(b 1917 – d 1982),
Kamel Mustafa graduated from the Faculty of Fine Art in 1941. Also in 1950, he had a diploma in restoration technique of oil painting. He was Professor and Head of Painting Department at the Faculty of Fine Arts, Alexandria then Dean of the Faculty from 1969 to 1977, thus preserving the liberated values spread by the late artist Ahmad Othman, who established the college.
He was an Impressionist painter who leaned towards academic realism. He belongs to the second generation of Modern Egyptian artists who sit between the Pioneers such as Mahmoud Said, Youssef Kamel and Mohammed Naghi and the Surrealists, Abdul Hadi El-Gazzar, Samir Rafi and Hamed Nada. He used burnt umber to achieve the lightest possible colors, graduating towards dark, helping to create the illusion of three-dimensionality in painting. From 1936, the artist spent ten years working in Cairo painting a wide-range of subjects in an impressionist style including traditional scenes from the city and rural life; weddings, souks, markets, folk dances and other elements of traditional Egyptian life.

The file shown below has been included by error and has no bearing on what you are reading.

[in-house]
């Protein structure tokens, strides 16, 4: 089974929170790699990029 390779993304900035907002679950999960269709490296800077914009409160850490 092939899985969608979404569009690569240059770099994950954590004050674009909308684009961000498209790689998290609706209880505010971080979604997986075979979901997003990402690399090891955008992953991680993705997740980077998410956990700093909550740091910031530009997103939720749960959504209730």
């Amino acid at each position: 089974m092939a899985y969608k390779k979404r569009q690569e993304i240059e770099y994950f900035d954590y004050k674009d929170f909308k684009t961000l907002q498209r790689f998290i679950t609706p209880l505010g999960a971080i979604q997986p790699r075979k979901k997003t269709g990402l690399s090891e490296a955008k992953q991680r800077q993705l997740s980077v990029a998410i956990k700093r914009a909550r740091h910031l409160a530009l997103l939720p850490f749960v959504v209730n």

Between 1946 and 1950 Mustafa travelled to Italy for further study. There he was exposed to various trends, including post-impressionism and other modernist styles. By the beginning of the 1950s his work passed through a distinctly modernist phase, where composition and execution were carefully controlled.
His first solo exhibition was in 1979. The show, which took place at the Museum of the Faculty of Fine Art in Alexandria, was a chronicle of the artist’s achievements. He drew the attention of critics and visitors when he exhibited his works at Alexandria Biennale (two sessions) and Venice Biennale (three sessions). He was the Guest of Honor of 19th Alexandria Biennale in 1997. Kamel Mustafa also exhibited his works in Italy, Warsaw, Poland; and Berlin, Germany.